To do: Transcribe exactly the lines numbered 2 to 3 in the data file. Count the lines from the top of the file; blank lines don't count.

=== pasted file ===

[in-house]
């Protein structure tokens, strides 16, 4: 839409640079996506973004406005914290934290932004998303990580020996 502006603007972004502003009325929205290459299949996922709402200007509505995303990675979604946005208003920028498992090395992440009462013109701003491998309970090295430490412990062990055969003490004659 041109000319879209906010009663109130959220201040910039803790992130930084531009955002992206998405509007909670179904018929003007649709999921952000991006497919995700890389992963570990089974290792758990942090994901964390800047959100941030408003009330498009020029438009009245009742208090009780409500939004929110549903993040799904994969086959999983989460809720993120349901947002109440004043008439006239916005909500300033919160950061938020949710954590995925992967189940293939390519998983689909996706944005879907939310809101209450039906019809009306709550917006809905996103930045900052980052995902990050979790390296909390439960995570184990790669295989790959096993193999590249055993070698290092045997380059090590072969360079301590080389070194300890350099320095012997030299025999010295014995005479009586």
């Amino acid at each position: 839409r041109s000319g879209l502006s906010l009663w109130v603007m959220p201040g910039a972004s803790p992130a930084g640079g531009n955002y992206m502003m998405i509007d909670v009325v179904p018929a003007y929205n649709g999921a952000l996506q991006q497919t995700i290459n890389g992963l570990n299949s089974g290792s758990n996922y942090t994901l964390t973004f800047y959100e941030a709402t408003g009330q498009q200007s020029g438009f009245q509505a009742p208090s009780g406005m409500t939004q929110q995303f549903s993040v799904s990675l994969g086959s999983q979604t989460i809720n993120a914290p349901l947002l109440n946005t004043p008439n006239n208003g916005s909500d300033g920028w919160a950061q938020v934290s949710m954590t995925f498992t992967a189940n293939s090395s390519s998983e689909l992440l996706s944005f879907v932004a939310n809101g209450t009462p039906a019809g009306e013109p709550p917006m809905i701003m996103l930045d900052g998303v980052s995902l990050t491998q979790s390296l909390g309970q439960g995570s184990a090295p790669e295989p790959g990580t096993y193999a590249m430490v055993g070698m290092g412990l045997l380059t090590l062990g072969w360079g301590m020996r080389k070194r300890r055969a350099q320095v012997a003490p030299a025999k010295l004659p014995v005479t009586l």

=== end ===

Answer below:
């Protein structure tokens, strides 16, 4: 839409640079996506973004406005914290934290932004998303990580020996 502006603007972004502003009325929205290459299949996922709402200007509505995303990675979604946005208003920028498992090395992440009462013109701003491998309970090295430490412990062990055969003490004659 041109000319879209906010009663109130959220201040910039803790992130930084531009955002992206998405509007909670179904018929003007649709999921952000991006497919995700890389992963570990089974290792758990942090994901964390800047959100941030408003009330498009020029438009009245009742208090009780409500939004929110549903993040799904994969086959999983989460809720993120349901947002109440004043008439006239916005909500300033919160950061938020949710954590995925992967189940293939390519998983689909996706944005879907939310809101209450039906019809009306709550917006809905996103930045900052980052995902990050979790390296909390439960995570184990790669295989790959096993193999590249055993070698290092045997380059090590072969360079301590080389070194300890350099320095012997030299025999010295014995005479009586």
């Amino acid at each position: 839409r041109s000319g879209l502006s906010l009663w109130v603007m959220p201040g910039a972004s803790p992130a930084g640079g531009n955002y992206m502003m998405i509007d909670v009325v179904p018929a003007y929205n649709g999921a952000l996506q991006q497919t995700i290459n890389g992963l570990n299949s089974g290792s758990n996922y942090t994901l964390t973004f800047y959100e941030a709402t408003g009330q498009q200007s020029g438009f009245q509505a009742p208090s009780g406005m409500t939004q929110q995303f549903s993040v799904s990675l994969g086959s999983q979604t989460i809720n993120a914290p349901l947002l109440n946005t004043p008439n006239n208003g916005s909500d300033g920028w919160a950061q938020v934290s949710m954590t995925f498992t992967a189940n293939s090395s390519s998983e689909l992440l996706s944005f879907v932004a939310n809101g209450t009462p039906a019809g009306e013109p709550p917006m809905i701003m996103l930045d900052g998303v980052s995902l990050t491998q979790s390296l909390g309970q439960g995570s184990a090295p790669e295989p790959g990580t096993y193999a590249m430490v055993g070698m290092g412990l045997l380059t090590l062990g072969w360079g301590m020996r080389k070194r300890r055969a350099q320095v012997a003490p030299a025999k010295l004659p014995v005479t009586l």